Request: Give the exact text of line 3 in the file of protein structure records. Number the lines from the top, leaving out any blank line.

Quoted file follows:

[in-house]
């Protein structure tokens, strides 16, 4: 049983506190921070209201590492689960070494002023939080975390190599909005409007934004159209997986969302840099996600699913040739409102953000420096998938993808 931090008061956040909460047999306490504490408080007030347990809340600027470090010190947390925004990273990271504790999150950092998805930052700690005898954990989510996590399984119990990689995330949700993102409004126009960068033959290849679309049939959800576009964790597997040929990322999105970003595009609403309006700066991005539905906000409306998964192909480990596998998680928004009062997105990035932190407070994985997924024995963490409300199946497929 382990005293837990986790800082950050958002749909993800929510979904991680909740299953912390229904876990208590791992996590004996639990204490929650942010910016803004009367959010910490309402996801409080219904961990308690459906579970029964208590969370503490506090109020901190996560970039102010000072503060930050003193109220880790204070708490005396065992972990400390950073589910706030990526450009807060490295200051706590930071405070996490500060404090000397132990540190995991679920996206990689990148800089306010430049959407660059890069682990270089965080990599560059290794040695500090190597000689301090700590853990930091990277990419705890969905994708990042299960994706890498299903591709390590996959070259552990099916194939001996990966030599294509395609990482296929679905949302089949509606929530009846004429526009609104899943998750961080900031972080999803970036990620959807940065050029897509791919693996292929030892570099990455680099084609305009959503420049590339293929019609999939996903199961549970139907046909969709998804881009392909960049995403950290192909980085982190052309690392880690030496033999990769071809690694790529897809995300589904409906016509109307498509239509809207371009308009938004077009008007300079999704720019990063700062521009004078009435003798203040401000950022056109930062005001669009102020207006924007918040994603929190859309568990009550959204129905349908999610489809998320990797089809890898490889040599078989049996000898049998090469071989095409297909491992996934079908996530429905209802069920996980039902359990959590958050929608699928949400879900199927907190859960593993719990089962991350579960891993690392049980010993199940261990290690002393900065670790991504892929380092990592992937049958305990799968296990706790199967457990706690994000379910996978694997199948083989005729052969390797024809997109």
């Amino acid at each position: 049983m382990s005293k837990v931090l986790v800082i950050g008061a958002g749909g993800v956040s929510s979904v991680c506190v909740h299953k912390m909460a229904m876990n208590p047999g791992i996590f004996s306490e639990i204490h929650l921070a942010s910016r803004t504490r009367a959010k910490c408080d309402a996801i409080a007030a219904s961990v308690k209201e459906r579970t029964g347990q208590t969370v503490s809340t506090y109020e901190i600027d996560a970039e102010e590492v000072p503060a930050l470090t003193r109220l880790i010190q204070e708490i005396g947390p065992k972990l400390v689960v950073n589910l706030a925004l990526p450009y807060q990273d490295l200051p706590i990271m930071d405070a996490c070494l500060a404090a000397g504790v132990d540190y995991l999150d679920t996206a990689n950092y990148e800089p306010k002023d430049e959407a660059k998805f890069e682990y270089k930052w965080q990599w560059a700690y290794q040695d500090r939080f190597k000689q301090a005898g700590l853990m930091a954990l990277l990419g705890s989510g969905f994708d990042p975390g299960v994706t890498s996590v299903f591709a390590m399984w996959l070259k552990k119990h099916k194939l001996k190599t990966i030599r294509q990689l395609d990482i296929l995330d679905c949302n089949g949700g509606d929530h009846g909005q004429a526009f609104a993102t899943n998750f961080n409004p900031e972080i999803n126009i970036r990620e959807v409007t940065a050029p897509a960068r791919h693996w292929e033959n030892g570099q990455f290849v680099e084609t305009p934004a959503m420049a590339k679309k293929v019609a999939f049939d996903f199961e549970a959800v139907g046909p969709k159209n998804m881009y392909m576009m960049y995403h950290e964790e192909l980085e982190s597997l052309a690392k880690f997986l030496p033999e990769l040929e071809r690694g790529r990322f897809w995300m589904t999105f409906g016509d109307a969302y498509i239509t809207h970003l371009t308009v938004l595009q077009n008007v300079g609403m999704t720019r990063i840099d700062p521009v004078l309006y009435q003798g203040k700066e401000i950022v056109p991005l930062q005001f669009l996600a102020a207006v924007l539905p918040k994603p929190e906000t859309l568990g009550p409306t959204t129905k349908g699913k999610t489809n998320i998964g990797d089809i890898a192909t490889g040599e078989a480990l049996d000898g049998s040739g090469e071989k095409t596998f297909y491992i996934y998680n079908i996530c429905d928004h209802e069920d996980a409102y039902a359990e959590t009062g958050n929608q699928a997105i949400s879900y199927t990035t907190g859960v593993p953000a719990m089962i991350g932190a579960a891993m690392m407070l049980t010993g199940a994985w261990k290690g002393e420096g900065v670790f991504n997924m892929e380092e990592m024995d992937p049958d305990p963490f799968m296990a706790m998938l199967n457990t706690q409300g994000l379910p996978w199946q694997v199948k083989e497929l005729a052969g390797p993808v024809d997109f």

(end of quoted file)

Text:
């Amino acid at each position: 049983m382990s005293k837990v931090l986790v800082i950050g008061a958002g749909g993800v956040s929510s979904v991680c506190v909740h299953k912390m909460a229904m876990n208590p047999g791992i996590f004996s306490e639990i204490h929650l921070a942010s910016r803004t504490r009367a959010k910490c408080d309402a996801i409080a007030a219904s961990v308690k209201e459906r579970t029964g347990q208590t969370v503490s809340t506090y109020e901190i600027d996560a970039e102010e590492v000072p503060a930050l470090t003193r109220l880790i010190q204070e708490i005396g947390p065992k972990l400390v689960v950073n589910l706030a925004l990526p450009y807060q990273d490295l200051p706590i990271m930071d405070a996490c070494l500060a404090a000397g504790v132990d540190y995991l999150d679920t996206a990689n950092y990148e800089p306010k002023d430049e959407a660059k998805f890069e682990y270089k930052w965080q990599w560059a700690y290794q040695d500090r939080f190597k000689q301090a005898g700590l853990m930091a954990l990277l990419g705890s989510g969905f994708d990042p975390g299960v994706t890498s996590v299903f591709a390590m399984w996959l070259k552990k119990h099916k194939l001996k190599t990966i030599r294509q990689l395609d990482i296929l995330d679905c949302n089949g949700g509606d929530h009846g909005q004429a526009f609104a993102t899943n998750f961080n409004p900031e972080i999803n126009i970036r990620e959807v409007t940065a050029p897509a960068r791919h693996w292929e033959n030892g570099q990455f290849v680099e084609t305009p934004a959503m420049a590339k679309k293929v019609a999939f049939d996903f199961e549970a959800v139907g046909p969709k159209n998804m881009y392909m576009m960049y995403h950290e964790e192909l980085e982190s597997l052309a690392k880690f997986l030496p033999e990769l040929e071809r690694g790529r990322f897809w995300m589904t999105f409906g016509d109307a969302y498509i239509t809207h970003l371009t308009v938004l595009q077009n008007v300079g609403m999704t720019r990063i840099d700062p521009v004078l309006y009435q003798g203040k700066e401000i950022v056109p991005l930062q005001f669009l996600a102020a207006v924007l539905p918040k994603p929190e906000t859309l568990g009550p409306t959204t129905k349908g699913k999610t489809n998320i998964g990797d089809i890898a192909t490889g040599e078989a480990l049996d000898g049998s040739g090469e071989k095409t596998f297909y491992i996934y998680n079908i996530c429905d928004h209802e069920d996980a409102y039902a359990e959590t009062g958050n929608q699928a997105i949400s879900y199927t990035t907190g859960v593993p953000a719990m089962i991350g932190a579960a891993m690392m407070l049980t010993g199940a994985w261990k290690g002393e420096g900065v670790f991504n997924m892929e380092e990592m024995d992937p049958d305990p963490f799968m296990a706790m998938l199967n457990t706690q409300g994000l379910p996978w199946q694997v199948k083989e497929l005729a052969g390797p993808v024809d997109f």